The critics said that anyone could exhibit an unmade bed to which Emin replied “Well they didn’t, no one has done that”(Emin 2013) She went on to compare her bed to Munch’s bed in the museum in Norway that was important because he had slept in it and how it was important as a personification of the artist.
She could have gone on to cite Whiteread, Rauschenberg, Sickert, Van Gogh, Munch, Degas, Blake Collier, Manet, Velazquez and Titian all of whom used the bed to great effect in some of their works. The bed is and has been a powerful symbol of birth, death, seduction and depression (Cohen 2018) and it has rarely failed to provoke controversy when employed as an artistic motif.
The bed in and of itself is a very private space and its use as a motif in artwork publicising the lack of privacy naturally gives rise to the feeling of exposure of a very private space to which people are unused to viewing, certainly in the presence of others which is why the bed as a motif retains its ability to shock the viewer.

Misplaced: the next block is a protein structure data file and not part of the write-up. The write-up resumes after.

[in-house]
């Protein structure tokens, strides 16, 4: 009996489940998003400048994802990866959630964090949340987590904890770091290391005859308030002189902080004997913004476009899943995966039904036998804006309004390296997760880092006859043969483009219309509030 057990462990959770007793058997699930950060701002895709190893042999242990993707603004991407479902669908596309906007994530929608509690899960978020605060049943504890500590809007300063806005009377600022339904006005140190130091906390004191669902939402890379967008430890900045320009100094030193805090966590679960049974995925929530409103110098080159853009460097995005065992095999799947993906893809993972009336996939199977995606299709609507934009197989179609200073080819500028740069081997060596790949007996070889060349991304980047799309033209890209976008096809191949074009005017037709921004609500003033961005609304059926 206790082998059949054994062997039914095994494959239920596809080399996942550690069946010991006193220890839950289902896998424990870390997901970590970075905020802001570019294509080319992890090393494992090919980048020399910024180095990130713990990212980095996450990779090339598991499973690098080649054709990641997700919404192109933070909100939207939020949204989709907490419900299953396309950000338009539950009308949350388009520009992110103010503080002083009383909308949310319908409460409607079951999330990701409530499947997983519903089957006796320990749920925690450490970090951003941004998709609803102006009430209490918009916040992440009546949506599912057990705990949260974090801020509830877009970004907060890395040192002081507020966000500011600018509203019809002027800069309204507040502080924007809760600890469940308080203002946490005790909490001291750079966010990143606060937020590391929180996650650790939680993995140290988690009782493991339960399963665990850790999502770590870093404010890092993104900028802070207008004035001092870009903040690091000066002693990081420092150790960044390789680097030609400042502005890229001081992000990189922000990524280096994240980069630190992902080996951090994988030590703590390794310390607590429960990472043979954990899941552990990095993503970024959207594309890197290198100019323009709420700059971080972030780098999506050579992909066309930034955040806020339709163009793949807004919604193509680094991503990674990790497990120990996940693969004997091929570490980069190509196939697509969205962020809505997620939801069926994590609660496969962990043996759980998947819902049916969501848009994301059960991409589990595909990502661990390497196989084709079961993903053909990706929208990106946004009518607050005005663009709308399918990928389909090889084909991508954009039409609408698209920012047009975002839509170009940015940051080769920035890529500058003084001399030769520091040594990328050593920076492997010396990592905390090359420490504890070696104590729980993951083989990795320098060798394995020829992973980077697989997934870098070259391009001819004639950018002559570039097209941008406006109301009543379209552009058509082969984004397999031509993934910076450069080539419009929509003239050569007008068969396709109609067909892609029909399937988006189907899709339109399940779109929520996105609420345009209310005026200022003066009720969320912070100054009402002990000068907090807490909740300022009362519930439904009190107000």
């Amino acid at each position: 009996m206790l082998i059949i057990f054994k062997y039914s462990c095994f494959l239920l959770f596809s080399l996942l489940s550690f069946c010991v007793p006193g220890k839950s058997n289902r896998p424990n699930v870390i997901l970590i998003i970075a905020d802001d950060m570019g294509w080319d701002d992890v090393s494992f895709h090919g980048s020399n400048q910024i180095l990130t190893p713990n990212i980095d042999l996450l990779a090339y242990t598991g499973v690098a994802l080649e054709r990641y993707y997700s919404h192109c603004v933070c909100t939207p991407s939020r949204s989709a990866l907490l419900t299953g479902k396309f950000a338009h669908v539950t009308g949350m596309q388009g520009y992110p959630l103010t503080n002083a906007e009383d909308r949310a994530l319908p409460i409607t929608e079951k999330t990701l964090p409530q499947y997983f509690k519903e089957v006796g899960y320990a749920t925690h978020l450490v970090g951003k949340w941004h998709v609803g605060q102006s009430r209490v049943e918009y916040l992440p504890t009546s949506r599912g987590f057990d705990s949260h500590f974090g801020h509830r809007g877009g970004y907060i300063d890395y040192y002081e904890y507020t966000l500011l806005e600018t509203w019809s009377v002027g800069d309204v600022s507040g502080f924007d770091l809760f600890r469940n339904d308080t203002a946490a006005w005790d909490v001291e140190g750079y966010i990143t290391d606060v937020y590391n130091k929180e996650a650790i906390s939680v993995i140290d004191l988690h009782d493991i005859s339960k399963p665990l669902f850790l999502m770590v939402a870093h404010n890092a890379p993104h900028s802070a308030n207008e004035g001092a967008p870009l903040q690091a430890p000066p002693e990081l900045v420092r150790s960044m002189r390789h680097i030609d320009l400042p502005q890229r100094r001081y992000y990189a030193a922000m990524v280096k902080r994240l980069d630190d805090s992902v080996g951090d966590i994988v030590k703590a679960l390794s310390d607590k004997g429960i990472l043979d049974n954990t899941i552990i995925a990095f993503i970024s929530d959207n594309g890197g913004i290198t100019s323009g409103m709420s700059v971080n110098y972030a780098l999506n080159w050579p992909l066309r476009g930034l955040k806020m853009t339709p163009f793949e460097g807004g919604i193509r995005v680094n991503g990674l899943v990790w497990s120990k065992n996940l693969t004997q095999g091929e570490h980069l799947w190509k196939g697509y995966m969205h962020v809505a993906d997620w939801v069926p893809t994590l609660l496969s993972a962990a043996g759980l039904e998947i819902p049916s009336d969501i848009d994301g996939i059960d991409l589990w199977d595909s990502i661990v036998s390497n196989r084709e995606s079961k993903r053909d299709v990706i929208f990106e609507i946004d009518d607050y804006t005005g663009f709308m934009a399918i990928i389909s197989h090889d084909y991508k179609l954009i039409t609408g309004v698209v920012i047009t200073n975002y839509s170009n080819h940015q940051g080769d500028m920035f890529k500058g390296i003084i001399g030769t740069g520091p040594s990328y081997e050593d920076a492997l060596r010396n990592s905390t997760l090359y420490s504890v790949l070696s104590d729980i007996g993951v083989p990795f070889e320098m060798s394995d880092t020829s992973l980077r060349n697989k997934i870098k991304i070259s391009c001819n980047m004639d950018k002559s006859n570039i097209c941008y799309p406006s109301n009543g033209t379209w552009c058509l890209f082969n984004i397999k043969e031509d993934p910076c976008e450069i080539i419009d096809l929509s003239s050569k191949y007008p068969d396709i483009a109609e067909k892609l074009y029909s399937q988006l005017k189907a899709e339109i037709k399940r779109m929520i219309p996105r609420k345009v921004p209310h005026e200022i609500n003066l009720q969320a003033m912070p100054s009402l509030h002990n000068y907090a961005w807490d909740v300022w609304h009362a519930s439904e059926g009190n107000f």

If Emin was unaware of her artistic precedents, the critics ought to know better and treat her self portrait bed as the culmination of a long line of artistic representations of the bed, rather than pander to the masses and ridicule her artistic efforts.
Whilst on the subject of beds perhaps the most startling example of the bed as an artwork to its contemporaries is the Etruscan Sarcophagus of the Spouses where a woman is portrayed as equal to her husband, whilst common enough in liberated Etrusca, it must have horrified contemporary Greek and Roman viewers.
Tracy Emin- the South Bank Show (2013) At: https://www.youtube.com/watch?v=OxaoAy9oNtY Accessed 08 August 2019
Cohen, A. (2018) Tracey Emin’s “My Bed” ignored Societies expectations of Women At: https://www.artsy.net/article/artsy-editorial-tracey-emins-my-bed-ignored-societys-expectations-women Accessed 08 August 2019